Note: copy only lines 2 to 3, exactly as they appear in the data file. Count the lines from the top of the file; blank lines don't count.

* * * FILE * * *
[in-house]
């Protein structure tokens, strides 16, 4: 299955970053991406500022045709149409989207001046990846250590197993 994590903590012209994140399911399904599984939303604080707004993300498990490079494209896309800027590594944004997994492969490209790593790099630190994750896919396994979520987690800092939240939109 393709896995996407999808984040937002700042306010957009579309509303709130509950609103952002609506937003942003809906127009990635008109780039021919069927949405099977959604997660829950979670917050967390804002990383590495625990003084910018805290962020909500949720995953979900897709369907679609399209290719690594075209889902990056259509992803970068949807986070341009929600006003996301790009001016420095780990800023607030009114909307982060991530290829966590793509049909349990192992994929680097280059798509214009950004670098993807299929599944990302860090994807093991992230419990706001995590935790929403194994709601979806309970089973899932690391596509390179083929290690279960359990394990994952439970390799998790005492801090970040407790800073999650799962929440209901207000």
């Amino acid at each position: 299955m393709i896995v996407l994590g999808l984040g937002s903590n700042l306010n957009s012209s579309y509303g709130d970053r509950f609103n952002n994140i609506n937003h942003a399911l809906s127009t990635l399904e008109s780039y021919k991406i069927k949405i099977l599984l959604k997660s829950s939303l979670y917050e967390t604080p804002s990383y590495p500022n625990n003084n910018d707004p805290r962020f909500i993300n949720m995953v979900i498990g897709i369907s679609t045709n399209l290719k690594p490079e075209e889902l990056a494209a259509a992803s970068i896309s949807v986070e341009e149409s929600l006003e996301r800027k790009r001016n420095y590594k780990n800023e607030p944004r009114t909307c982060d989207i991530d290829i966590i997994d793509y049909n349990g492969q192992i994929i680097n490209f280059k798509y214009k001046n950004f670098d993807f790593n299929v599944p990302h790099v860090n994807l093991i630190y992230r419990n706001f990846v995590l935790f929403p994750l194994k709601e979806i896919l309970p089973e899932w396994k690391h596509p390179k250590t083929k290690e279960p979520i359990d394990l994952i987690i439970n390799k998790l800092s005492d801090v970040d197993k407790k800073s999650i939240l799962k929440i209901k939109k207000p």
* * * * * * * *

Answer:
């Protein structure tokens, strides 16, 4: 299955970053991406500022045709149409989207001046990846250590197993 994590903590012209994140399911399904599984939303604080707004993300498990490079494209896309800027590594944004997994492969490209790593790099630190994750896919396994979520987690800092939240939109 393709896995996407999808984040937002700042306010957009579309509303709130509950609103952002609506937003942003809906127009990635008109780039021919069927949405099977959604997660829950979670917050967390804002990383590495625990003084910018805290962020909500949720995953979900897709369907679609399209290719690594075209889902990056259509992803970068949807986070341009929600006003996301790009001016420095780990800023607030009114909307982060991530290829966590793509049909349990192992994929680097280059798509214009950004670098993807299929599944990302860090994807093991992230419990706001995590935790929403194994709601979806309970089973899932690391596509390179083929290690279960359990394990994952439970390799998790005492801090970040407790800073999650799962929440209901207000």
């Amino acid at each position: 299955m393709i896995v996407l994590g999808l984040g937002s903590n700042l306010n957009s012209s579309y509303g709130d970053r509950f609103n952002n994140i609506n937003h942003a399911l809906s127009t990635l399904e008109s780039y021919k991406i069927k949405i099977l599984l959604k997660s829950s939303l979670y917050e967390t604080p804002s990383y590495p500022n625990n003084n910018d707004p805290r962020f909500i993300n949720m995953v979900i498990g897709i369907s679609t045709n399209l290719k690594p490079e075209e889902l990056a494209a259509a992803s970068i896309s949807v986070e341009e149409s929600l006003e996301r800027k790009r001016n420095y590594k780990n800023e607030p944004r009114t909307c982060d989207i991530d290829i966590i997994d793509y049909n349990g492969q192992i994929i680097n490209f280059k798509y214009k001046n950004f670098d993807f790593n299929v599944p990302h790099v860090n994807l093991i630190y992230r419990n706001f990846v995590l935790f929403p994750l194994k709601e979806i896919l309970p089973e899932w396994k690391h596509p390179k250590t083929k290690e279960p979520i359990d394990l994952i987690i439970n390799k998790l800092s005492d801090v970040d197993k407790k800073s999650i939240l799962k929440i209901k939109k207000p």